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Posts Tagged ‘biomimicry’

Science Hacks Our Fiction (And The Feeling Is Mutual)

Science fiction loves robots to pieces, but fortunately for genre writers and fans, the feeling is mutual. Engineers and scientists are working near-miracles in the robotics field, and the fruits of their labor are ripe for fiction’s picking. 2012 is still young by most accounts, yet this year robots have already grown tails and scales, acquired aerial speed limits, and learned to swim like a boss. Next they’ll be popping-up in swarms and colonizing our eaves. Or better yet: We’ll wear them on our hands to reduce the repetitive stress injuries we’re causing ourselves by trying to write ever-cleverer new robots into science fiction faster than actual science can render the bots of our dreams obsolete.

Probably the only way we writers can keep up with – or even hope to outpace – the current rate of robotic development is by imagining new purposes and roles for robots. It’s unlikely that scientists and engineers will ever stop endeavoring to simulate humanity and integrate androids into society, as lofty as that goal is. But if real bots must eventually look like and learn like humans, the least we can do is give readers more interesting robots to read about than the one that sweeps floors and amuses cats, or the android in the kitchen with Dinah. We already use droids for offense and defense, manufacturing, and surgery. Robotic search and rescue is a high priority for research and development, and it looks like construction may soon be crawling with bots. So what frontiers does that leave fiction to explore?

Plenty. The world already includes many different kinds of robots with different functions and forms, and the diversity of artificial ‘species’ will only continue to expand (even as natural diversity contracts at an alarming rate). As robots abound, they will inevitably need to interact well with natural species and with each other in order to satisfy human demands. They’ll need to function optimally with a minimum of human guidance, and endure at times in spite of human intervention. Face it: We abuse our tools and hack our toys. Robots need to be resilient just to survive life among humans. There’s enough fodder for stories in those last few sentences alone to keep an author busy for the length of a so-called Golden Age of fiction…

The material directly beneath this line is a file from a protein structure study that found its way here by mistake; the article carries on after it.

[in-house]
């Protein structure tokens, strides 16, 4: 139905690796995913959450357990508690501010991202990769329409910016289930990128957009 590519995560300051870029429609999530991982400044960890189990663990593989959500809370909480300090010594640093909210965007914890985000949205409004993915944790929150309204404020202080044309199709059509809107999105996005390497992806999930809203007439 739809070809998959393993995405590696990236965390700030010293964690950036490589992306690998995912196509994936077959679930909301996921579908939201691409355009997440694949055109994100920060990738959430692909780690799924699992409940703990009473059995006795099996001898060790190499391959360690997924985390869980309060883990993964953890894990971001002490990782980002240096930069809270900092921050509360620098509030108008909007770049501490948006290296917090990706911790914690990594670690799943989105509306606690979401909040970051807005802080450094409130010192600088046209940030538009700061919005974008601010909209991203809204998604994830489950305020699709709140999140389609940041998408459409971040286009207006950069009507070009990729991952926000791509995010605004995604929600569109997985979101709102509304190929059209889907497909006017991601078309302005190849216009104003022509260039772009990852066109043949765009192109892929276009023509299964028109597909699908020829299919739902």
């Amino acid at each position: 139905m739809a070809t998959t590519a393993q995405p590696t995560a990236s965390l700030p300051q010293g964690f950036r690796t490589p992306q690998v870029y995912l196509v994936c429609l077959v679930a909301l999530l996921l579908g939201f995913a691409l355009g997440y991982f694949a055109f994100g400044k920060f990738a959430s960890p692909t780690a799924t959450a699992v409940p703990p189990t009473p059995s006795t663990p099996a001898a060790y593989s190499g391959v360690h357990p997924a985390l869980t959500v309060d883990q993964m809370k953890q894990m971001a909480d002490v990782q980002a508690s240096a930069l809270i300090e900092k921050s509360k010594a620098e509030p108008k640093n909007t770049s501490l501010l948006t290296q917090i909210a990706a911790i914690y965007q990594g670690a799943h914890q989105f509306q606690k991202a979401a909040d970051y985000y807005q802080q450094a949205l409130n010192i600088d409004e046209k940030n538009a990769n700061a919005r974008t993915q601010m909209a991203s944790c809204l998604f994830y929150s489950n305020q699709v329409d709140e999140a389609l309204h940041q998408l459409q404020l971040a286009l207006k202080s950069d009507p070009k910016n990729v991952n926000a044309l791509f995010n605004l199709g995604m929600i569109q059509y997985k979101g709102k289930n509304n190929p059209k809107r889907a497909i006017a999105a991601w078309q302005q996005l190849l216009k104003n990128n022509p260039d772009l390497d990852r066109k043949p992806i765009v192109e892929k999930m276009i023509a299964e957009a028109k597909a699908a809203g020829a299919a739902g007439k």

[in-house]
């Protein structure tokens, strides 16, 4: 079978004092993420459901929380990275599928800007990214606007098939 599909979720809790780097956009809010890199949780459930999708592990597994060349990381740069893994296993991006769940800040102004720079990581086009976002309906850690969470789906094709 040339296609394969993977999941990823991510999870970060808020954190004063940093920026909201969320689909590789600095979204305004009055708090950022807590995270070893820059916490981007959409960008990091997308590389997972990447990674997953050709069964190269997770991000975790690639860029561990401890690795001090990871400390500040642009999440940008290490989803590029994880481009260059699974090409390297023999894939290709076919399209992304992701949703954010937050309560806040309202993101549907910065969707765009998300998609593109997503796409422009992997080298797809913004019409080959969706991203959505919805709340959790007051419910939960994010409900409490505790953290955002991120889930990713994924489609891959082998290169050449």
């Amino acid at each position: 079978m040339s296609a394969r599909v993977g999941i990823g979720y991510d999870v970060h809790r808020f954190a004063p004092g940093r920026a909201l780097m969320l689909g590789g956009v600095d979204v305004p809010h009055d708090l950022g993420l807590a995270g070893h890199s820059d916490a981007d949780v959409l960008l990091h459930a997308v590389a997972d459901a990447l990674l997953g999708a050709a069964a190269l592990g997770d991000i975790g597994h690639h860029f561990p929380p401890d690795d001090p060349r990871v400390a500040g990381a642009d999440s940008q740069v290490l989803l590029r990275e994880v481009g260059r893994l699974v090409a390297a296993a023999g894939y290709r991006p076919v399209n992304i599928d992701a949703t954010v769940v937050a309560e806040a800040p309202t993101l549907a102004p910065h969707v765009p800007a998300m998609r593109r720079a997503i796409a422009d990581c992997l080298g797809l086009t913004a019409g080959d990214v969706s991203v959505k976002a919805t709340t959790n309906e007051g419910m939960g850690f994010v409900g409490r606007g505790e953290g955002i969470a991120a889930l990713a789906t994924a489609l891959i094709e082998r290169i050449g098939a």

The strange android had stepped from behind an overgrown bougainvillea and disabled their Guardians before they’d even known it was there. “Remain calm, children. I won’t hurt you.” It spoke like a classic film actress, its voice a disarming combination of cultured and flinty that the boys recognized from their seventh grade film history elective but had never heard in person. Read an excerpt from ‘Parent Hack’ by Kay T. Holt

From Mud Boots to Polyester – Fashion’s Still Nothing but Shelter, Status and Sex

Once upon a time, a young human with mud on her feet revolutionized the world…

That’s hyperbolic; like fire, the first clothing was probably not discovered by any single person, or only one time, or even in just one place. But I strongly suspect that the first clothing, also like fire, was discovered rather than invented. And although there’s no way to prove it, I believe the first clothes were made of mud.

Mud clothes make sense if you consider our origins. We evolved in Africa, near the equator. It was hot, water was often scarce, and unlike other primates’, our bodies were going bald. We certainly had sense enough to shelter ourselves from the worst of the elements, but few animals can afford to sit in the shade all day and wait for food and water to come to them. No, since the beginning, people have had to go places to get what they need.

Which brings us back to the oasis, or the riverbank, or the lakeshore. At some point, a hot human got mud on her feet and discovered evaporative cooling. And the rest is prehistory.

Recently, some rather better-dressed humans took a close look at the DNA of clothing lice and determined (based on an assumed rate of mutation) that humans first started wearing clothes about 170,000 years ago. Of course, they’re not referring to mud boots or the body paint that likely followed. They’re talking about fur, feather, and fiber – clothing as we know it.

Sometime after the discovery of evaporative cooling, other prehistoric geniuses bent their minds to the necessity of insulation. I figure two things happened: First, our nomadic progenitors started building better overnight shelters, and then they figured out how to carry them on their backs. Whether the first were itchy grass mats or stinky, stiff animal skins is unimportant. What matters is that the first clothes were probably only worn in transit. Somewhere along the way, a brilliant nomad just stopped taking off her shelter at the end of the day. Look ma, no hands and no goosebumps.

Now we wear polyester, which is a petroleum product, and in a way that takes us full circle to our mud boot-wearing days. Too, we adorn ourselves for all the same reasons we always did – shelter, status, sex, etc. In other words, not much has changed since we got the hang of regulating our body temperatures externally. Sure, we have wetsuits and spacesuits (and self-popping pup tents and penthouse suites), but where do we go from here?

When was the last time we saw any truly novel garments in fiction or in life? Is it even possible to revolutionize clothing again, or has human adornment peaked at spacesuits?

A few parting links:

Self-cleaning fabric inspired by dove feathers.

Helmet membrane designed after human skin.

Shoes that imitate mountain goat feet.

Fabric with pigment-less color based on the structure of butterfly scales.

Other biomimetic clothing options.